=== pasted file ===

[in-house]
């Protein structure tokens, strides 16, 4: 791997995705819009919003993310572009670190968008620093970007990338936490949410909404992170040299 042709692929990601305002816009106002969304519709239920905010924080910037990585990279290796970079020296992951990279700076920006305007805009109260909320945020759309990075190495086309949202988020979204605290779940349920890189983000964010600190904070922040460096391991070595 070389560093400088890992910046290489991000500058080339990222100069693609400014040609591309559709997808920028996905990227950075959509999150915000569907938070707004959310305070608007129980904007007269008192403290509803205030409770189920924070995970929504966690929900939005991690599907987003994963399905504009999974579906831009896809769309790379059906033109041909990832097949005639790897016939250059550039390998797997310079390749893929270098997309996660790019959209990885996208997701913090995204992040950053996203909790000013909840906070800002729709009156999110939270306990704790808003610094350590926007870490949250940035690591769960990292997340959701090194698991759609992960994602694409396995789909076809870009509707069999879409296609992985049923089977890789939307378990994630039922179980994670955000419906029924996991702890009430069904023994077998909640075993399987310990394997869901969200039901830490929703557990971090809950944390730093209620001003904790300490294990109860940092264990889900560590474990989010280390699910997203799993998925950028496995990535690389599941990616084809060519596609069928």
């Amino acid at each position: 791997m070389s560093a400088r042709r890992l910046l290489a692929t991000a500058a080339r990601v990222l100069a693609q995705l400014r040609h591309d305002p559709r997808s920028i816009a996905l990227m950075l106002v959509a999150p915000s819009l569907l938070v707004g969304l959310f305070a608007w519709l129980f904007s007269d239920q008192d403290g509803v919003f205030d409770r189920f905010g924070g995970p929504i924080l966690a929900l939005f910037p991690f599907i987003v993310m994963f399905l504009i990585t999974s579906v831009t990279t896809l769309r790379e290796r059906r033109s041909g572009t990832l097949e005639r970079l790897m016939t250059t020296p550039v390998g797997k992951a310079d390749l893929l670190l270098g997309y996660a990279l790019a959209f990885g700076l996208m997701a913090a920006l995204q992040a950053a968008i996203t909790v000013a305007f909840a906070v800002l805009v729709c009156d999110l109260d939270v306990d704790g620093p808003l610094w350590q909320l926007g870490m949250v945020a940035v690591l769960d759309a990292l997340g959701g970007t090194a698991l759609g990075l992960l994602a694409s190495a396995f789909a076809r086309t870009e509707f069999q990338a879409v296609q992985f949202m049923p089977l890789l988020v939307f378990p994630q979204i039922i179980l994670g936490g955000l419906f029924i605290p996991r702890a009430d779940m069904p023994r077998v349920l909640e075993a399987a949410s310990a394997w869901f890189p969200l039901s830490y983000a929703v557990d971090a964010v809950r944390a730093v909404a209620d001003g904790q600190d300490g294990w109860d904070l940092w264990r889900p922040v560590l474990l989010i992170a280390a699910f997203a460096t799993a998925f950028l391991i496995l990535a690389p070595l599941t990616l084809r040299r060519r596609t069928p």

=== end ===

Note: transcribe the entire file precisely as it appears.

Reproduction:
[in-house]
């Protein structure tokens, strides 16, 4: 791997995705819009919003993310572009670190968008620093970007990338936490949410909404992170040299 042709692929990601305002816009106002969304519709239920905010924080910037990585990279290796970079020296992951990279700076920006305007805009109260909320945020759309990075190495086309949202988020979204605290779940349920890189983000964010600190904070922040460096391991070595 070389560093400088890992910046290489991000500058080339990222100069693609400014040609591309559709997808920028996905990227950075959509999150915000569907938070707004959310305070608007129980904007007269008192403290509803205030409770189920924070995970929504966690929900939005991690599907987003994963399905504009999974579906831009896809769309790379059906033109041909990832097949005639790897016939250059550039390998797997310079390749893929270098997309996660790019959209990885996208997701913090995204992040950053996203909790000013909840906070800002729709009156999110939270306990704790808003610094350590926007870490949250940035690591769960990292997340959701090194698991759609992960994602694409396995789909076809870009509707069999879409296609992985049923089977890789939307378990994630039922179980994670955000419906029924996991702890009430069904023994077998909640075993399987310990394997869901969200039901830490929703557990971090809950944390730093209620001003904790300490294990109860940092264990889900560590474990989010280390699910997203799993998925950028496995990535690389599941990616084809060519596609069928």
């Amino acid at each position: 791997m070389s560093a400088r042709r890992l910046l290489a692929t991000a500058a080339r990601v990222l100069a693609q995705l400014r040609h591309d305002p559709r997808s920028i816009a996905l990227m950075l106002v959509a999150p915000s819009l569907l938070v707004g969304l959310f305070a608007w519709l129980f904007s007269d239920q008192d403290g509803v919003f205030d409770r189920f905010g924070g995970p929504i924080l966690a929900l939005f910037p991690f599907i987003v993310m994963f399905l504009i990585t999974s579906v831009t990279t896809l769309r790379e290796r059906r033109s041909g572009t990832l097949e005639r970079l790897m016939t250059t020296p550039v390998g797997k992951a310079d390749l893929l670190l270098g997309y996660a990279l790019a959209f990885g700076l996208m997701a913090a920006l995204q992040a950053a968008i996203t909790v000013a305007f909840a906070v800002l805009v729709c009156d999110l109260d939270v306990d704790g620093p808003l610094w350590q909320l926007g870490m949250v945020a940035v690591l769960d759309a990292l997340g959701g970007t090194a698991l759609g990075l992960l994602a694409s190495a396995f789909a076809r086309t870009e509707f069999q990338a879409v296609q992985f949202m049923p089977l890789l988020v939307f378990p994630q979204i039922i179980l994670g936490g955000l419906f029924i605290p996991r702890a009430d779940m069904p023994r077998v349920l909640e075993a399987a949410s310990a394997w869901f890189p969200l039901s830490y983000a929703v557990d971090a964010v809950r944390a730093v909404a209620d001003g904790q600190d300490g294990w109860d904070l940092w264990r889900p922040v560590l474990l989010i992170a280390a699910f997203a460096t799993a998925f950028l391991i496995l990535a690389p070595l599941t990616l084809r040299r060519r596609t069928p």